The album has historically been the artistic achievement by which recording artists are judged. Occasionally an act can sustain a career by having a great live show or consistently releasing well-done singles, but usually the best path to a permanent place in the hearts of fans is the album. Unfortunately for Thunderheist, their self-titled debut makes it absolutely clear that in their current carnation, with their current sensibility, they are very much not an album band.
The notoriety that Thunderheist has seems to be primarily owed to their sweaty, throbbing live show, and even Thunderheist‘s worst tracks sound like they would probably translate well to a club setting. It’s not neccessarily that the songs on Thunderheist are bad, it’s just that there are 13 of them and that there’s no sense of artistic organization and purpose. Many of the separate tracks might work on their own, but crammed into this full-length they are uncompelling. To say that Thunderheist lacks dynamic is an understatement. Beatman Graham Zilla’s minimalist creations and MC Isis’s aloof, shadowed verses start to submerge the listener into a bass-riddled fog of sameness about halfway through the record, right after “Space Cowboy.”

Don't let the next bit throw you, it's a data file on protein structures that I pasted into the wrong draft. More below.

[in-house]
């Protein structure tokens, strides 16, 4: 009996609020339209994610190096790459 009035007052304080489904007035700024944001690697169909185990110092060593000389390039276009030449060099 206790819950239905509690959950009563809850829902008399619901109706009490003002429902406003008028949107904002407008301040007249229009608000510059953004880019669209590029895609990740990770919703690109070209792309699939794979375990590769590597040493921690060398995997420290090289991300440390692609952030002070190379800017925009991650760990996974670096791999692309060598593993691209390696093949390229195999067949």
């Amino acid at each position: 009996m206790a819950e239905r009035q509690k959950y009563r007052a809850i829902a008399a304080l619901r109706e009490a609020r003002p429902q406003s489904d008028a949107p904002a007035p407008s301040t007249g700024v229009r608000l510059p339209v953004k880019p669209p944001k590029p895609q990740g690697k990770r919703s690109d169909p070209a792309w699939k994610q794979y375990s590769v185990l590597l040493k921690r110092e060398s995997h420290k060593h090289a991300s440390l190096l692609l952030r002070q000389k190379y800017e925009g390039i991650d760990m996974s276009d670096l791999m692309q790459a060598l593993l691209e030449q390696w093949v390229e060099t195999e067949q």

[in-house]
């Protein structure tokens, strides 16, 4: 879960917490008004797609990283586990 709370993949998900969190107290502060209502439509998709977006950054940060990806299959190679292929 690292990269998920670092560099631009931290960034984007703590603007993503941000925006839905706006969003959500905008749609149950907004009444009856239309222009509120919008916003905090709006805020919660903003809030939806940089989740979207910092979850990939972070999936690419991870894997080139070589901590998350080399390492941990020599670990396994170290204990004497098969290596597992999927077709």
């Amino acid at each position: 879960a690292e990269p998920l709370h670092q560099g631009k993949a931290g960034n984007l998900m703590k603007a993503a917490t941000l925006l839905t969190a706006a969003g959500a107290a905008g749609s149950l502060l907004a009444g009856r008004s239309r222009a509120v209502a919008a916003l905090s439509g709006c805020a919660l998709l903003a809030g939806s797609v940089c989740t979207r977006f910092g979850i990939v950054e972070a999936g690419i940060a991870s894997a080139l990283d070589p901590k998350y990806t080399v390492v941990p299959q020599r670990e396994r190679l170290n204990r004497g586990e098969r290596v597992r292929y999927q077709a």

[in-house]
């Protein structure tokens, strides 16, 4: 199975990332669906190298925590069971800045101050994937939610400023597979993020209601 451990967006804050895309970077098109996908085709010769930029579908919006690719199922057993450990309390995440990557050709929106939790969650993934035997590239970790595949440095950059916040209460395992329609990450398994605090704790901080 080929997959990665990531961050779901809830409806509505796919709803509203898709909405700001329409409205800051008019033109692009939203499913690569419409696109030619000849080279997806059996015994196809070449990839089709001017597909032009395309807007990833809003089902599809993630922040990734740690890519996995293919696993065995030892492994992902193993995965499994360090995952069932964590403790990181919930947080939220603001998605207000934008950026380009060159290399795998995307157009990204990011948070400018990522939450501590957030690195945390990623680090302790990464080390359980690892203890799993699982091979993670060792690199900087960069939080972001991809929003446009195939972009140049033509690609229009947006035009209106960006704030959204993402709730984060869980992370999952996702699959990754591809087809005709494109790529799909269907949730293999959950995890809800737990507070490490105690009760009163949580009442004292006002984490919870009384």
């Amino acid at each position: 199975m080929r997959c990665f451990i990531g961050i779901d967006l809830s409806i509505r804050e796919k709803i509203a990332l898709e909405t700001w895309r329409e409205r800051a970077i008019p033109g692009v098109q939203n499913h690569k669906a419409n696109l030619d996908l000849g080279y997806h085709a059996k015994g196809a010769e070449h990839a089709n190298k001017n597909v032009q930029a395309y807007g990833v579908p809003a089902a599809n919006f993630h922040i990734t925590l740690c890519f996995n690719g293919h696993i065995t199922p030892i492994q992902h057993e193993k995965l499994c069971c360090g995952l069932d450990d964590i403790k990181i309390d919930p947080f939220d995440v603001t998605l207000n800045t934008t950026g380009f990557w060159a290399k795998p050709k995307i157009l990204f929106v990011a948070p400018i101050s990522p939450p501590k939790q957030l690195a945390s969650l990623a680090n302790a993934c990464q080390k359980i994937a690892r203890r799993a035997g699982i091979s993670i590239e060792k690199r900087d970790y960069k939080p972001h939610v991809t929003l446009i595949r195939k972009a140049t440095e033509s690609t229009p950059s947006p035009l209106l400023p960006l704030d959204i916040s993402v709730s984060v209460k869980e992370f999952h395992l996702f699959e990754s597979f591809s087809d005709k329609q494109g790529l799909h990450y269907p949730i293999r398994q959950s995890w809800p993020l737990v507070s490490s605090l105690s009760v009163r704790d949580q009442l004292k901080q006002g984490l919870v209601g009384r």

For that first half however, Thunderheist’s scheme seems to be working just fine. Album opener “Sweet 16,” spits forth the illict glee that seems to dominate most of the record, and the record’s other standout tracks come in the first four songs, with the exception being “Space Cowboy,”which might tie “Nothing 2 Step 2” as the best song on Thunderheist’s debut. Curiously enough, these are also the only two songs on Thunderheist where Isis sings instead of rapping, which probably would’ve been a good way to break up the second half of the album’s monotony, had it been done more frequently.
But it wasn’t. While the track that follows “Space Cowboy,” “The Party After,” teeters on the edge, “Freddie” plunges both the listener and the record into an eardrum deadening deluge, and none of the successive tracks swim out of the flood. Graham’s beats become less ear-catching, and Isis’ delivery moves from aloofness to nonchalance, leaving the listener wondering where the record’s passion went.
The ambition to put out a decent club album is a laudable effort, but Thunderheist falls into many of the same pitfalls that a lot of the genre’s output does. If Thunderheist wants to make these kind of tracks for the rest of their career, that’s fine, but they should stick to singles; when “ready for the floor” jams like these are placed in album format, it should be noted that listenability and danceability definitely aren’t mutually inclusive.